In graffiti artist Zul Othman’s (aka ZERO) latest solo exhibition of works entitled ‘Anthology of the Abysmal’, the linchpin of the street art scene has changed gears somewhat after 10 years.
Rather than making a statement about current affairs and issues plaguing society, his usual subject matter, the NAFA and Lasalle College of the Arts graduate has turned the looking glass on himself.
The series of paintings delves into his emotional being and makes use of traditional graffiti mediums such as stencils and aerosol paints.
In conjunction with the exhibition, ZERO has decided to make a bold statement about the street art debate – which has been fuelled by SKL0’s court hearing in recent months – by tagging Chan Hampe Gallerie’s showcase window.
InSing had a chat with the artist about the impact of his latest works and his stand on the state of street art in Singapore.
What aspects of yourself have you examined in ‘Anthology of the Abysmal’?
Being an artist, a father, a son, a brother, a lover, and all the expectations others and I have of me. Weaknesses and strengths collide within the visual language; irony and contradictions abound in plain sight. It is me in my most forgiving state, confessing to myself.
What would you like visitors to keep in mind while viewing the paintings?
Though we have different experiences, the emotions we go through actually mirror one another. We laugh, we cry, we hurt and we bleed all the same. As much as the works are personal to me, I would like my viewers to relate to each artwork. I painted them in succession one after the other with a story to reveal. Though the works are not installed to seem narrative in a conscious way, the viewer has to look at them closely and try to create a story of their own.
Are the works in ‘Anthology of the Abysmal’ any different from your usual style?
The first four paintings I did are the closest to my usual style, but the others are more experimental. My distinctive stylised portraits have been replaced with other anatomical subjects like hands, lower limbs and torsos. I had to force myself to abandon my typical style: I created my own nozzle extensions and used my fingers, carving tools and pretty much anything I could find to express what I needed to.
You’re one of the pioneers of using graffiti as a commercial branding tool in Singapore. How did you get into the idea?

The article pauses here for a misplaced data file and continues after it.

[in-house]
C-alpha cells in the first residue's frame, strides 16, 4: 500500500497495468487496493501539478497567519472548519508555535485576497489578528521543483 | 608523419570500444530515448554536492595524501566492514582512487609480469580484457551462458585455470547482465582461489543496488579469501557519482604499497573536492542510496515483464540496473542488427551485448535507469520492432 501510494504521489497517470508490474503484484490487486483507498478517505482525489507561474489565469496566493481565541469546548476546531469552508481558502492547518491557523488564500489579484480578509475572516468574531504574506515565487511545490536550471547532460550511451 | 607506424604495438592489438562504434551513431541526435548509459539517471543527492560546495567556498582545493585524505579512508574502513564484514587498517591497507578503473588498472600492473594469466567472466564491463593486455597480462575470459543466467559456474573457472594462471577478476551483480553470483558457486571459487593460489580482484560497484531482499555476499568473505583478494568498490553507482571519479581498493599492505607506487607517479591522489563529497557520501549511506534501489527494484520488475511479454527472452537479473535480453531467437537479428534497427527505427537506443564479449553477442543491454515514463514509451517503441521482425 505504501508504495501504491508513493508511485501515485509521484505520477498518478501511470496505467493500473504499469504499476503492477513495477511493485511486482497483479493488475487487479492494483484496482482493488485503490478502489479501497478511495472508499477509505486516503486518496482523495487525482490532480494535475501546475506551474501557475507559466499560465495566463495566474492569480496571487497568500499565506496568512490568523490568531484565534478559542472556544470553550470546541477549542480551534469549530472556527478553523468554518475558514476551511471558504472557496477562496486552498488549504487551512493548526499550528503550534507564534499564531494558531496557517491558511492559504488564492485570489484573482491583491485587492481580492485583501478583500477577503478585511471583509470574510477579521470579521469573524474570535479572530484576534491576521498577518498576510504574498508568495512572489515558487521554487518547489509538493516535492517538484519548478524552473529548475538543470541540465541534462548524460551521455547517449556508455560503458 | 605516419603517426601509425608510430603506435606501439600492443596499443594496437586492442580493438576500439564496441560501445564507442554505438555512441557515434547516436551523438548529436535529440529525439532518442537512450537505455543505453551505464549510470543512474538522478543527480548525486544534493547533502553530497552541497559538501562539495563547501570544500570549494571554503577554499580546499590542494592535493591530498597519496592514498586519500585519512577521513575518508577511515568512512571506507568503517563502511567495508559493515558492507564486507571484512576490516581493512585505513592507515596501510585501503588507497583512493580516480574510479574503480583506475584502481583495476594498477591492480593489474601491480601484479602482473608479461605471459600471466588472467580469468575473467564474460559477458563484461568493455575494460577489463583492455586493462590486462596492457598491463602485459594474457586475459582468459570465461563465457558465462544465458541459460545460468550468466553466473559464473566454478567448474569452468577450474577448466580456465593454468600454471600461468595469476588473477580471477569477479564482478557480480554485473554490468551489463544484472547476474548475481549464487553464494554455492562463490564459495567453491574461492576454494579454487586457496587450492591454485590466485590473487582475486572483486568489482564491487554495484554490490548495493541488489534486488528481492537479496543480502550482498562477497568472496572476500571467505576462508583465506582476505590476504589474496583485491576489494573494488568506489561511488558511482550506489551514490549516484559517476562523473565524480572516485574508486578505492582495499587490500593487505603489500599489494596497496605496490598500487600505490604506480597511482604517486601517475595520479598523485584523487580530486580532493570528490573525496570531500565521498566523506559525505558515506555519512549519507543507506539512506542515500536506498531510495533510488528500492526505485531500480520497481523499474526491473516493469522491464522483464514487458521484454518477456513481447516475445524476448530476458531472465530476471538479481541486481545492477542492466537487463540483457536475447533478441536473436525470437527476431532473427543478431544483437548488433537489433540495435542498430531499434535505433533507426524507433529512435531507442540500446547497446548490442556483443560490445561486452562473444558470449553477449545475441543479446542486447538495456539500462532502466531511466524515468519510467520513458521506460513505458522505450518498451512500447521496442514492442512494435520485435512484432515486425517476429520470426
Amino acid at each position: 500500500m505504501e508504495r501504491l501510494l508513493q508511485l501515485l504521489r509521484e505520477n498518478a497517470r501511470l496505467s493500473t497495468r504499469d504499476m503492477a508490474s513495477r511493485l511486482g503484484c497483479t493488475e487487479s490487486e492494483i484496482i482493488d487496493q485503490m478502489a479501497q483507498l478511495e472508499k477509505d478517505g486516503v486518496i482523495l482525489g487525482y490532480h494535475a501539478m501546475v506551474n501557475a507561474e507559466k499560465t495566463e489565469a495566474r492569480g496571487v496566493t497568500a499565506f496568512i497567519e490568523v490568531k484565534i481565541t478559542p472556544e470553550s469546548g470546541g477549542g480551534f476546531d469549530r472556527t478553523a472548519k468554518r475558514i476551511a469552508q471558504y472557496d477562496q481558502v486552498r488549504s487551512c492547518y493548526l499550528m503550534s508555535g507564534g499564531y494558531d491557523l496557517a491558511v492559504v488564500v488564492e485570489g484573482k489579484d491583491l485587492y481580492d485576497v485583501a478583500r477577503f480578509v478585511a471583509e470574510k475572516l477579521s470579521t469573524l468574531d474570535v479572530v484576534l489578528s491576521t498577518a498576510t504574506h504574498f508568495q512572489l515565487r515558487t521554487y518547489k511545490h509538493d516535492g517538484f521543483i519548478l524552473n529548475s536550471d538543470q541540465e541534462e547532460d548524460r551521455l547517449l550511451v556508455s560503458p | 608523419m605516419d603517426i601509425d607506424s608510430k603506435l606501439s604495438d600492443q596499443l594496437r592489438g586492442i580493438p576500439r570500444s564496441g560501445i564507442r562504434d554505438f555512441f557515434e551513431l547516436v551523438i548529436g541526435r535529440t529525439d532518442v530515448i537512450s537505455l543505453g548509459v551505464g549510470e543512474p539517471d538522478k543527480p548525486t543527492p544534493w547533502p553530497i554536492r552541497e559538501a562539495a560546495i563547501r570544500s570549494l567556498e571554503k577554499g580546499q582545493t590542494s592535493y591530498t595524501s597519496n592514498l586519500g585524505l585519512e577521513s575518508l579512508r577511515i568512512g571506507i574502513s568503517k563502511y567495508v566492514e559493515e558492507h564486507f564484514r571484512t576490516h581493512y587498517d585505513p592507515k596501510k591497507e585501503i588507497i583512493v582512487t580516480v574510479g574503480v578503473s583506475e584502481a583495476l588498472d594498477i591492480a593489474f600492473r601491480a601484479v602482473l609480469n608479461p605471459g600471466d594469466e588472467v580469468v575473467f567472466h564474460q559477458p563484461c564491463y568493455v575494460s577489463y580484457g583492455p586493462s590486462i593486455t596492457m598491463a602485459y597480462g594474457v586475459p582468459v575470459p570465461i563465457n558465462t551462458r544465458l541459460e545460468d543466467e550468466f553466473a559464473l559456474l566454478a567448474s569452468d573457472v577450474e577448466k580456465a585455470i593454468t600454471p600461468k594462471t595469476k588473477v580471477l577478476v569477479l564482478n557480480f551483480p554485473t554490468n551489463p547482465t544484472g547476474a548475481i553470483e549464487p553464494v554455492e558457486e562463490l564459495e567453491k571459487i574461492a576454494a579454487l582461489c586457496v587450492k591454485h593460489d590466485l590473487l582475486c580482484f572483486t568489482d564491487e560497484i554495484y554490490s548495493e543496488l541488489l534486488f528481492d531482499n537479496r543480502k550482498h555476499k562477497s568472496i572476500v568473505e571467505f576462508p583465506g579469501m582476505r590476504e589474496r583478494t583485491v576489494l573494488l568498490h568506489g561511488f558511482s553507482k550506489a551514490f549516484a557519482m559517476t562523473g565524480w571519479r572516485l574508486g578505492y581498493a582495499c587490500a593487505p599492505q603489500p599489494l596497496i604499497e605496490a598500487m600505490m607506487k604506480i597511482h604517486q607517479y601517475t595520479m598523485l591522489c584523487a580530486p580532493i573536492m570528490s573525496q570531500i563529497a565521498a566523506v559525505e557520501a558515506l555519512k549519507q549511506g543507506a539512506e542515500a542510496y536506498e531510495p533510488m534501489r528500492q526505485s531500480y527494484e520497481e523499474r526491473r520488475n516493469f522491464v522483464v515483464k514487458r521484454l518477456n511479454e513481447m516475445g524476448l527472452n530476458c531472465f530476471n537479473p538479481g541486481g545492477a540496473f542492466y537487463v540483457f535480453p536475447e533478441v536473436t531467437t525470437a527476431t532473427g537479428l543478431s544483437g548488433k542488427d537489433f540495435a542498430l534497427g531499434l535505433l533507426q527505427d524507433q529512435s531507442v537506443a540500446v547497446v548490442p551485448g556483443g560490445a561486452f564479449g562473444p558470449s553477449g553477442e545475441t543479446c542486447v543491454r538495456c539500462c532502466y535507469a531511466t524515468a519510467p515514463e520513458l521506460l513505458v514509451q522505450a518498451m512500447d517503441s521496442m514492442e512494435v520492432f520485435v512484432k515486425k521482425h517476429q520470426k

Graffiti is known as the art of “getting up” – putting your name and style in as many spaces as possible, reclaiming them one at a time. The idea of painting on a subway train like those by New York’s graffiti artists in the ’70s and ’80s acted like a mobile exhibition. By the time their artwork travels from the Bronx to Manhattan, thousands of people would have seen their work. There needs to be some form of branding there, commercial or not. Even contemporary and fine artists need to brand themselves, but they sometimes forget or are too elitist to realise that they actually need to.
Do you feel street artists are misunderstood in Singapore?
I’ve listened to countless debates and arguments about the nature of graffiti art by people who don’t practice the artform, never did stuff with us on the streets, never had to run away from authority, and think they know and understand graffiti by judging it from their seats perched high in the heavens of art elitism. We should go beyond the legality issues and ask what the nature of our works are and what’s the message behind them. There’s never any malicious intent to deface public property on our part – we have ideas and stories to communicate to the public just like advertisements do.
Do you see the situation with street art changing in the next five years?
I always try to look at things positively and hope for the best. My collective, RSCLS (which also comprises SKLO [Samantha Lo]and Antz [Anthony Chong]), has just been awarded a seed grant from National Arts Council. This allows us to take on different roles within the street art and graffiti community, not only locally but in the region. Expect things to happen with RSCLS in charge within these next few years.
Any advice for young street artists?
Never give up trying. It is definitely easier for the younger ones now as they have legal walls to practice on. For those who paint on the legal walls, don’t fret if someone paints over your work. It just means you need to paint over it with even better artwork. This is how you grow. Graffiti and street art are ephemeral by nature and that’s the beauty of it.